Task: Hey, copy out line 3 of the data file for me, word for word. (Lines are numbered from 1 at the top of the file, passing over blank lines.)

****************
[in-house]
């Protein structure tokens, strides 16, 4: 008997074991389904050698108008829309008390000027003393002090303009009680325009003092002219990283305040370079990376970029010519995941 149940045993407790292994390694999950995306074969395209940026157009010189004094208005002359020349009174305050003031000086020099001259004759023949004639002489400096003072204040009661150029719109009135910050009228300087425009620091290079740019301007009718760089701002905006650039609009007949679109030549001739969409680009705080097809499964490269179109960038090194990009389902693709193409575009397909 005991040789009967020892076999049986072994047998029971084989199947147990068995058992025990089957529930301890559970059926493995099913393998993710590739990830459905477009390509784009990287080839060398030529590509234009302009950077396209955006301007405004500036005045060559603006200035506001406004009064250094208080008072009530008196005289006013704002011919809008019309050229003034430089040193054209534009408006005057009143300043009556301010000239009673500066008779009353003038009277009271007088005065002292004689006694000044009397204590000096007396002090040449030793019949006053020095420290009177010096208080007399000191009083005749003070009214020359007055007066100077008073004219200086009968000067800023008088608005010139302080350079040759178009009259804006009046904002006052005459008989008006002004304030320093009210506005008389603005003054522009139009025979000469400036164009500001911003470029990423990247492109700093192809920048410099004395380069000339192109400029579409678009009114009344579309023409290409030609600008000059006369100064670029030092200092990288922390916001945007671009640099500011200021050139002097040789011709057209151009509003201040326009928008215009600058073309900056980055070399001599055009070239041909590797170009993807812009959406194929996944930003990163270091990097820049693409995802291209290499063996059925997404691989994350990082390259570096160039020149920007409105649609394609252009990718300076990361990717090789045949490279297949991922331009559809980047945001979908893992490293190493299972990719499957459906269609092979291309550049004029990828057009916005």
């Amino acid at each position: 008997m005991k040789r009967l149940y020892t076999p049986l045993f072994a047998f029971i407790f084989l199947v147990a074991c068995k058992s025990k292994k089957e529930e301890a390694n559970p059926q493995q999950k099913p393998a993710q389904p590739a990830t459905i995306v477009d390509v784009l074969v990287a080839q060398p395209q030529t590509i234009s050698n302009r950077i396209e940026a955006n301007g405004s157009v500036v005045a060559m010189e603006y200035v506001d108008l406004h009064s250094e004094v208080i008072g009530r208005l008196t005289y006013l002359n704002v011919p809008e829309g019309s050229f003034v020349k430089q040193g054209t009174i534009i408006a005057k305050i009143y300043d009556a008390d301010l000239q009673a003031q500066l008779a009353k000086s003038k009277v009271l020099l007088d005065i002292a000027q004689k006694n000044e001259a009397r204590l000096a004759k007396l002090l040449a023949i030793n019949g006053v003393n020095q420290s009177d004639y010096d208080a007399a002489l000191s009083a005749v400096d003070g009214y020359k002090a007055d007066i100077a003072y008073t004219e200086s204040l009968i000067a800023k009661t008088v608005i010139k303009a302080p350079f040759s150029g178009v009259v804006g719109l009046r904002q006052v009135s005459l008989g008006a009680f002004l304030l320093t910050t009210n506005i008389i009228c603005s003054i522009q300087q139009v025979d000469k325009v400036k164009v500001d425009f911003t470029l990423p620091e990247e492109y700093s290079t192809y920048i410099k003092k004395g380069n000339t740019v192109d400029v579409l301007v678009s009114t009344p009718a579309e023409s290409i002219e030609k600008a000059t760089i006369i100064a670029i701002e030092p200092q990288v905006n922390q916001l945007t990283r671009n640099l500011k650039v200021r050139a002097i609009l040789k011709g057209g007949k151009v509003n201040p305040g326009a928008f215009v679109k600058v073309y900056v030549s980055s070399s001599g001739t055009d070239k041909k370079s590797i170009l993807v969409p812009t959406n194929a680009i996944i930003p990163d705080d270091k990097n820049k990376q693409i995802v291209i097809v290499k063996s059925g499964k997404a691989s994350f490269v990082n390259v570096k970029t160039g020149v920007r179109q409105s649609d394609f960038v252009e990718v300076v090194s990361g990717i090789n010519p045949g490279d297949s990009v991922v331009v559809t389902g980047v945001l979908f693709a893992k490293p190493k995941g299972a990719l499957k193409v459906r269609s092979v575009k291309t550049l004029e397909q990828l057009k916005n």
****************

């Amino acid at each position: 008997m005991k040789r009967l149940y020892t076999p049986l045993f072994a047998f029971i407790f084989l199947v147990a074991c068995k058992s025990k292994k089957e529930e301890a390694n559970p059926q493995q999950k099913p393998a993710q389904p590739a990830t459905i995306v477009d390509v784009l074969v990287a080839q060398p395209q030529t590509i234009s050698n302009r950077i396209e940026a955006n301007g405004s157009v500036v005045a060559m010189e603006y200035v506001d108008l406004h009064s250094e004094v208080i008072g009530r208005l008196t005289y006013l002359n704002v011919p809008e829309g019309s050229f003034v020349k430089q040193g054209t009174i534009i408006a005057k305050i009143y300043d009556a008390d301010l000239q009673a003031q500066l008779a009353k000086s003038k009277v009271l020099l007088d005065i002292a000027q004689k006694n000044e001259a009397r204590l000096a004759k007396l002090l040449a023949i030793n019949g006053v003393n020095q420290s009177d004639y010096d208080a007399a002489l000191s009083a005749v400096d003070g009214y020359k002090a007055d007066i100077a003072y008073t004219e200086s204040l009968i000067a800023k009661t008088v608005i010139k303009a302080p350079f040759s150029g178009v009259v804006g719109l009046r904002q006052v009135s005459l008989g008006a009680f002004l304030l320093t910050t009210n506005i008389i009228c603005s003054i522009q300087q139009v025979d000469k325009v400036k164009v500001d425009f911003t470029l990423p620091e990247e492109y700093s290079t192809y920048i410099k003092k004395g380069n000339t740019v192109d400029v579409l301007v678009s009114t009344p009718a579309e023409s290409i002219e030609k600008a000059t760089i006369i100064a670029i701002e030092p200092q990288v905006n922390q916001l945007t990283r671009n640099l500011k650039v200021r050139a002097i609009l040789k011709g057209g007949k151009v509003n201040p305040g326009a928008f215009v679109k600058v073309y900056v030549s980055s070399s001599g001739t055009d070239k041909k370079s590797i170009l993807v969409p812009t959406n194929a680009i996944i930003p990163d705080d270091k990097n820049k990376q693409i995802v291209i097809v290499k063996s059925g499964k997404a691989s994350f490269v990082n390259v570096k970029t160039g020149v920007r179109q409105s649609d394609f960038v252009e990718v300076v090194s990361g990717i090789n010519p045949g490279d297949s990009v991922v331009v559809t389902g980047v945001l979908f693709a893992k490293p190493k995941g299972a990719l499957k193409v459906r269609s092979v575009k291309t550049l004029e397909q990828l057009k916005n």